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WORKING PEOPLE

As summer comes to an end, Americans get ready to celebrate Labor Day, the first Monday in September. As you plan the last picnic of the season, it’s a good time to ponder the importance of work and jobs. Adults spend much of their life at work, and America’s working men and women merit a tribute. Your group of older adults knows the meaning of hard work and sacrifice. What kinds of jobs and careers have they held during their lifetime? What contributions to the American workforce did they make after World War II and beyond? Here are some reminiscing activities that will help you honor these special workers and their everyday jobs.

  • Reminisce about household chores and responsibilities. Ask: What did your parents teach you about work? What kind of chores or tasks did you have as a child/teen – e.g., shovel snow, cut grass, wash dishes? Did you receive an allowance?
  • Share recollections about participants’ first paid job outside the home, including memories of bosses, duties, pay, hours, co-workers. List common jobs for 1940s teenagers, e.g., bus boy in a restaurant, locker room attendant at the YMCA, soda jerk, usher in movie theatre, paper boy.
  • Listen to the old Disney tune, “Whistle While You Work.” Ask: Did you ever have an unpleasant or boring task/ job? What did you learn about the importance of attitude?
  • Discuss the differences between a job, a career, and a vocation. Ask: Was your work a job, a career, or a calling? What determines the level of satisfaction you get from your job? How can you find meaning from work – even routine?
  • Encourage participants to describe their work ethic. Ask: How much did you value the following: commitment, responsibility, respect, punctuality, loyalty, cooperation, teamwork? Did other members of your generation share these work values? Where did you learn them? Did these values help you achieve the American Dream?
  • Define white-collar and blue-collar workers. Name some workers in white-collar and blue-collar occupations during the 1940s and 1950s. Ask: What are the benefits of being a blue-collar laborer, e.g., assigned shift, leave work at workplace, etc.?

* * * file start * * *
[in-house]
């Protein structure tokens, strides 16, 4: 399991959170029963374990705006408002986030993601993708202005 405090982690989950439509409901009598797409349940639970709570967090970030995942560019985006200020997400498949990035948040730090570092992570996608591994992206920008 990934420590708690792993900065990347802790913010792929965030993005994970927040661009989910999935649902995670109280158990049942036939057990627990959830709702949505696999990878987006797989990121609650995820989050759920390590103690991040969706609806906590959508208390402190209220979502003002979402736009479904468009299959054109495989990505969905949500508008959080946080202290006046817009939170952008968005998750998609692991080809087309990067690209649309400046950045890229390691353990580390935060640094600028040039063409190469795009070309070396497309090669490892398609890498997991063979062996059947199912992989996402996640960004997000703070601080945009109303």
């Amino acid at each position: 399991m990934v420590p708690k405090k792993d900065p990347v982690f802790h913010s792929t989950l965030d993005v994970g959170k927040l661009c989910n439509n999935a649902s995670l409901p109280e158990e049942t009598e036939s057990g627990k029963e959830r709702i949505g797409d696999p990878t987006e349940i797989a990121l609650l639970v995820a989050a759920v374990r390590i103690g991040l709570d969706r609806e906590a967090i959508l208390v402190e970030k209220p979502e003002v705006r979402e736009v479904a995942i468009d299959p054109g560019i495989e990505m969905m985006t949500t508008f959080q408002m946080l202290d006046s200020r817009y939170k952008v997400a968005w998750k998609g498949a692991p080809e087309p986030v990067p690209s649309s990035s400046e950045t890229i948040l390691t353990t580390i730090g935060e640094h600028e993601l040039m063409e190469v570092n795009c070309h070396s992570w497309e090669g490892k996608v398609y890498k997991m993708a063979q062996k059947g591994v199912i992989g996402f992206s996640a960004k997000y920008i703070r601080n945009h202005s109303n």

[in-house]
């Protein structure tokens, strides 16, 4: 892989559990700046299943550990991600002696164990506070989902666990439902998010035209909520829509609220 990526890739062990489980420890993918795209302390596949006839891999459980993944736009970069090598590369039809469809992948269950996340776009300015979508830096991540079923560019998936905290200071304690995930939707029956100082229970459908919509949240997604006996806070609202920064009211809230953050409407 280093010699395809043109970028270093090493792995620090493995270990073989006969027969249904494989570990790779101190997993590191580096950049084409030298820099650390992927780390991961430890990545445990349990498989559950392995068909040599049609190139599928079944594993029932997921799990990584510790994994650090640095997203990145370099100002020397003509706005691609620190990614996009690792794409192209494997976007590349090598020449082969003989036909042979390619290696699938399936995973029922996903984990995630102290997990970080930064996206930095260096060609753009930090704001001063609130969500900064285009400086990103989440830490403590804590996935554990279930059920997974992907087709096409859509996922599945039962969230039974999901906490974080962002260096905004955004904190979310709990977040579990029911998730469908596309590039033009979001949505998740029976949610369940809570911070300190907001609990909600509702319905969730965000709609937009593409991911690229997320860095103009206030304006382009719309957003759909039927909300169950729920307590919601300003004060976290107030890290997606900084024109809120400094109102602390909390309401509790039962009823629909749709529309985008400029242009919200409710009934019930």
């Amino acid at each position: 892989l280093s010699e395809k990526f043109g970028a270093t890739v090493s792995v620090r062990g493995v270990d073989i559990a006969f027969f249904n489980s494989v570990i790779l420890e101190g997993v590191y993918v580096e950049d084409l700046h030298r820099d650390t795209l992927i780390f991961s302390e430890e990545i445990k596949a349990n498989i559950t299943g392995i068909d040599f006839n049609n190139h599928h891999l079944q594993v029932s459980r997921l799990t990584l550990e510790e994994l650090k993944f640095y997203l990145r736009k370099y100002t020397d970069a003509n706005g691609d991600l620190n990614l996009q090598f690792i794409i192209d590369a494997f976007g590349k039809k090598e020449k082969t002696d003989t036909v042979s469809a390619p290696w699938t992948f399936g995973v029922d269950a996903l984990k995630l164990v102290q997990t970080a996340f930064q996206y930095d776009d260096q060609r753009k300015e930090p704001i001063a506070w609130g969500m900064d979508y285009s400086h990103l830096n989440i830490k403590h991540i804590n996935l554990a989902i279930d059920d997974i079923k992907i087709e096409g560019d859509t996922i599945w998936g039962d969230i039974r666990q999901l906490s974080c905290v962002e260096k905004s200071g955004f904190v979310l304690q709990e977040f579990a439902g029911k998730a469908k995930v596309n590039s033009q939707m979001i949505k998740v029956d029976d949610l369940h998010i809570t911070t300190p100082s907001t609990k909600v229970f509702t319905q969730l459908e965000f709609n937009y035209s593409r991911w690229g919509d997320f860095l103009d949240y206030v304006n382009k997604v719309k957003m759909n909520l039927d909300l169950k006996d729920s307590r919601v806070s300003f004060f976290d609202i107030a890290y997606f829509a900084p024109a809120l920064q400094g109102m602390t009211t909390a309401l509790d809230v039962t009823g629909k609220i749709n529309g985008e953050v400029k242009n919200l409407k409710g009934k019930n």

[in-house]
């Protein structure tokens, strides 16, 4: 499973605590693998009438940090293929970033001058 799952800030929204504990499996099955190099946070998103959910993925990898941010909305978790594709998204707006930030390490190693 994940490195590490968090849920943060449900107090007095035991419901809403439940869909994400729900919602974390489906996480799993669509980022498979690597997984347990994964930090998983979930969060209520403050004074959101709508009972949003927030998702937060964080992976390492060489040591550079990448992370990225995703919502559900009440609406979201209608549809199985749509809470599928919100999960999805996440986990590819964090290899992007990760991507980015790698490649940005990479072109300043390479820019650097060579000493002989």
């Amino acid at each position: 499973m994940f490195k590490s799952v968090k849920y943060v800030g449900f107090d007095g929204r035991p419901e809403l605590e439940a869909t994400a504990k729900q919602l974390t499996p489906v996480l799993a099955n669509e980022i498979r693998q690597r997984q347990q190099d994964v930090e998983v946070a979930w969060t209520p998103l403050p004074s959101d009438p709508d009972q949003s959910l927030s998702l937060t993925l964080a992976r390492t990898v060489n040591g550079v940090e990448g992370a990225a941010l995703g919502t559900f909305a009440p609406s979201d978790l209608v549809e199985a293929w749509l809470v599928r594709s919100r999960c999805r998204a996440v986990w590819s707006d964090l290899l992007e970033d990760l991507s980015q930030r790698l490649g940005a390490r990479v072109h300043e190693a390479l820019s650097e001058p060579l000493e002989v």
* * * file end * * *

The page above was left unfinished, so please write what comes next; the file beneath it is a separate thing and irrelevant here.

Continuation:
• Ask the ladies if any had a career as a homemaker. Write a job description for the position! Ask: Which household jobs did you enjoy the most? The least?
  • Read Walt Whitman’s poem “I Hear America Singing,” which honors workers.
  • Display a Rosie the Riveter poster from World War II. Discuss how the war changed attitudes about women in the workplace. Name some traditional jobs/occupations for women, e.g., teachers, secretaries, nurses, childcare, hairdressers. Ask why women are often drawn to these occupations.
  • Reminisce about the 1944 GI Bill which provided job training and college education assistance to returning veterans. Ask: What kinds of job training have you received – vocational classes, apprenticeship, trade school, mentoring?
  • Name some jobs from mid-20th century America that have become obsolete. Examples: elevator operator, soda jerk, milkman, gas station attendant, telephone operator, stenographer. Share old photographs if they are available. Or, display some vintage uniforms or hats.
  • Ask participants if their work ever included moonlighting around a full-time job. Ask: What are some typical second jobs, e.g., taxi driver or waitress? Did you ever start a small business on the side, like photography?
  • Share memories of family businesses or trades. Ask participants if there was a tradition in their family for a certain kind of work, e.g., carpentry trade or family farm. Invite a tradesman to talk about mastering a trade or craft.
  • Discuss the meaning of the phrase “Jack of all trades, master of none.” Ask if anyone in the group had a handyman business or did odd jobs. Reminisce about 1950s suburban homeowners and their “do-it-yourself” home improvement projects. Ask: What kinds of remodeling or home-repair projects have you done? Pass around copies of old Better Homes and Gardens magazines.
  • Honor American workers on Labor Day, the first Monday in September. Hold a design contest for a Labor Day parade float.

 

WORKING TRIVIA QUIZ

Remember the adage “An honest day’s work for an honest day’s pay”? Help participants celebrate their working days with a trivia quiz.

  1. What is the graveyard shift? When workers are on duty while most people sleep, usually 11:00 p.m. to 7:00 a.m.
  2. What is a pink-collar worker? A person who works in the beauty industry, usually a woman
  3. What do we call a worker who oversees a construction project? Foreman
  4. What are you doing if you are moonlighting? Working a second job
  5. If you are a member of the Teamsters, you have joined a what? Labor union
  6. A beginner learning a trade is called what? An apprentice
  7. Finish this idiom: All work and no play… Makes Jack a dull boy.
  8. During his or her career, a college professor often takes a leave of absence known as a what? Sabbatical
  9. Who would use these tools: horseshoe, anvil, forceps, bellows? Blacksmith
  10. What do Avon ladies sell? Cosmetics

“WORKING PEOPLE” written by Sue Hansen. © 2008 ElderSong Publications, Inc. All rights reserved.

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